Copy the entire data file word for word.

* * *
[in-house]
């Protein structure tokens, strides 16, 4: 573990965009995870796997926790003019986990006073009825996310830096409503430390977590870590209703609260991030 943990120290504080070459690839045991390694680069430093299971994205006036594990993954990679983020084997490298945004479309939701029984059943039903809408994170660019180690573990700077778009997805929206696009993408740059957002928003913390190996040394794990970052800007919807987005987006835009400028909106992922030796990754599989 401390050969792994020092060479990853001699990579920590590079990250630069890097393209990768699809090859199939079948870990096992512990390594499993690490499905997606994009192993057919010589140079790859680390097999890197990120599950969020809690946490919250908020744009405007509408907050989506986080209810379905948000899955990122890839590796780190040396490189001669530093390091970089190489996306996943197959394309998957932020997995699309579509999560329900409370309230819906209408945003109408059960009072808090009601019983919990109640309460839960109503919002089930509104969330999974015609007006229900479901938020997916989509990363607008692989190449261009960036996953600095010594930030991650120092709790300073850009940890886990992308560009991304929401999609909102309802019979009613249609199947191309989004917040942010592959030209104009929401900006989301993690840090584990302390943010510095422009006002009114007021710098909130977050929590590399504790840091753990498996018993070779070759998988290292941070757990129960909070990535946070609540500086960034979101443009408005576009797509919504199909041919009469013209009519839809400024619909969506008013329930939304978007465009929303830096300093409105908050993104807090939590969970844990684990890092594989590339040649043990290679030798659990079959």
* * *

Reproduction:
[in-house]
């Protein structure tokens, strides 16, 4: 573990965009995870796997926790003019986990006073009825996310830096409503430390977590870590209703609260991030 943990120290504080070459690839045991390694680069430093299971994205006036594990993954990679983020084997490298945004479309939701029984059943039903809408994170660019180690573990700077778009997805929206696009993408740059957002928003913390190996040394794990970052800007919807987005987006835009400028909106992922030796990754599989 401390050969792994020092060479990853001699990579920590590079990250630069890097393209990768699809090859199939079948870990096992512990390594499993690490499905997606994009192993057919010589140079790859680390097999890197990120599950969020809690946490919250908020744009405007509408907050989506986080209810379905948000899955990122890839590796780190040396490189001669530093390091970089190489996306996943197959394309998957932020997995699309579509999560329900409370309230819906209408945003109408059960009072808090009601019983919990109640309460839960109503919002089930509104969330999974015609007006229900479901938020997916989509990363607008692989190449261009960036996953600095010594930030991650120092709790300073850009940890886990992308560009991304929401999609909102309802019979009613249609199947191309989004917040942010592959030209104009929401900006989301993690840090584990302390943010510095422009006002009114007021710098909130977050929590590399504790840091753990498996018993070779070759998988290292941070757990129960909070990535946070609540500086960034979101443009408005576009797509919504199909041919009469013209009519839809400024619909969506008013329930939304978007465009929303830096300093409105908050993104807090939590969970844990684990890092594989590339040649043990290679030798659990079959």